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Unlike Detroit, a lot of American cities are experiencing a growth in density. The urban density has contributed to almost stagnant vehicle miles traveled by cars in the U.S. lately, even though auto sales hit a record 17.3 million in 2015. In most cities, cars are proving to be inefficient and expensive ways to get around.

Bicycling, for one alternative, is growing fastest in urban areas, says Bicycling Magazine editor Bill Strickland, explaining that city dwellers are finding two-wheel pedaling to be the quickest way to commute.

Another auto alternative is for city dwellers to use ride-hailing or self-parking cars. Ford CEO Mark Fields announced Aug. 16 at the company’s development center in Palo Alto, California, that by 2021 the company will launch a fleet of autonomous ride-hail taxis, which are intended to drive completely on their own in selected dense cities The cars will not have steering wheel or pedal controls, and so will be fully robotic and likely operate within the boundaries of dense cities, although Ford hasn’t revealed any of these details.

It’s likely Ford may test the self-driving cars in the Detroit metro area, but the Ford plan may better serve more rapidly growing urban areas. According to mobility planning expert Jarrett Walker: “As cities succeed, they succeed by becoming denser, that means you have to use space more efficiently. I don’t have a problem with cars in outer suburbia. I don’t have a problem with cars as a system of rural transportation. The problem is going to be with cities.”

Detroit, I’m guessing, is going to follow very different mobility paths than those of increasingly denser large American cities: We’re going to become the automotive “Jurassic Park.”

First, we like cars. Judging by the nearly one million fans that police estimated attended the Woodward Dream Cruise last weekend, and the popularity of the grand opening at M1 Concourse classic car condos, which has sold $25 million worth of hobbyist garage/man caves, the Detroit area likely has more well-running classic cars. M1 Concourse founder Brad Oleshansky says there are likely more than 60,000 running classic American cars from the muscle car period parked in garages around the region. Oleshansky expects up to 1,500 will find garage space at the M1 Concourse facility.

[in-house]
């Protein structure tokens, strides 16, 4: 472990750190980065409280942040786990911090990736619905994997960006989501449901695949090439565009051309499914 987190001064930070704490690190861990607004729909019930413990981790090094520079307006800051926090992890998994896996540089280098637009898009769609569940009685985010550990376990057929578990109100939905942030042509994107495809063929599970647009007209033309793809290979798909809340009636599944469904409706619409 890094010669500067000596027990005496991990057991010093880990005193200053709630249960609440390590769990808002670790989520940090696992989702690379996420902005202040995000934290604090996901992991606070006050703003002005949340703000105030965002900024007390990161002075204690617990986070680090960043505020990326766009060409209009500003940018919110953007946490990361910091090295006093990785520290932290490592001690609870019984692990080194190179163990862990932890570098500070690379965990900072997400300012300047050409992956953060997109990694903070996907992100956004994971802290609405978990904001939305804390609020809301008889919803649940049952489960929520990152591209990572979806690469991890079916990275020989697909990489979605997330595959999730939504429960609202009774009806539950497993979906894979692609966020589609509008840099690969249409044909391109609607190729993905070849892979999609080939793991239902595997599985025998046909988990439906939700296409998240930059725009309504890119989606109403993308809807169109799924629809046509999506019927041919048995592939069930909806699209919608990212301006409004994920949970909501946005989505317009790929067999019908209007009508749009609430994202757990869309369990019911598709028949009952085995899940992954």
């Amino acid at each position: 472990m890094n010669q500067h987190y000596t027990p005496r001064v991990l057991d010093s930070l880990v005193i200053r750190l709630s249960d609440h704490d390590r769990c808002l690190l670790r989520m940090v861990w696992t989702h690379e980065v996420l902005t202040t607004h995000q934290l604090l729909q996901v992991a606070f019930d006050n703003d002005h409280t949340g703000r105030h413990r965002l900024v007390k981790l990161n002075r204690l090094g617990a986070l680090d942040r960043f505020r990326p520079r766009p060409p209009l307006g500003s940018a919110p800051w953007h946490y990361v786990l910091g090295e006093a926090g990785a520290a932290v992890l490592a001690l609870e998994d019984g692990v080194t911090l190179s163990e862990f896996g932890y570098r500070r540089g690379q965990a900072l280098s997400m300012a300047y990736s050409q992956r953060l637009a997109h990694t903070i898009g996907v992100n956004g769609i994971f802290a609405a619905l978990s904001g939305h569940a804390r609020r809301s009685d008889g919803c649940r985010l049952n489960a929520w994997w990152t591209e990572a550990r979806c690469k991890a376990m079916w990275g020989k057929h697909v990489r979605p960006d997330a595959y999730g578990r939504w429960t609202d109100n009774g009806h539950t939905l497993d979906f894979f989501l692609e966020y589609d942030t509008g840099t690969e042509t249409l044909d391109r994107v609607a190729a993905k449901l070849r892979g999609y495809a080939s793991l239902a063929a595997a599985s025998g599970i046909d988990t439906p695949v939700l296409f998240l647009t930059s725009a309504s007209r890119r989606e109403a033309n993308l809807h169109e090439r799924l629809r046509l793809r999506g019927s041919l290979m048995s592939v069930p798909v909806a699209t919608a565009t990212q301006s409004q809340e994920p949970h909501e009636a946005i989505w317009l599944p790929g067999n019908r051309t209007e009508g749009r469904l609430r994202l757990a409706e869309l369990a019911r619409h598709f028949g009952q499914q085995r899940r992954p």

Next, I’ve noticed that as advanced driver-assistance systems are forcing the cost of new cars higher, a significant portion of auto consumers are eyeing used cars as economic alternatives, especially in the Detroit region.

Additionally, the Detroit area has the highest density of mechanical engineers in the U.S., although California and Texas lead the country with other types of engineers, such as computer, chemical and electronic. In addition, the culture of restoration of older cars is in Detroit’s DNA, with generations of auto workers packing the tribal knowledge of how to keep the fleet of classics running.

Finally, Detroit has the empty space. Estimates from research done by The Detroit News in 2015 show as much as one-fifth of residential land in the city is uninhabited.

“The problem with cars in (other) cities is the problem of big things not fitting into small spaces,” says planning expert Walker. “If you’re looking at geometric facts, you really can predict very confidently that (it) will still be true 50 years from now.” As long as there is room for all the cars, I’m gathering, then they will make sense in Detroit.

My vision is that despite the new robotic autonomous cars coming from Ford and other carmakers, human-driven future classic cars will always be as much of a fixture of Detroit as gondolas in Venice.

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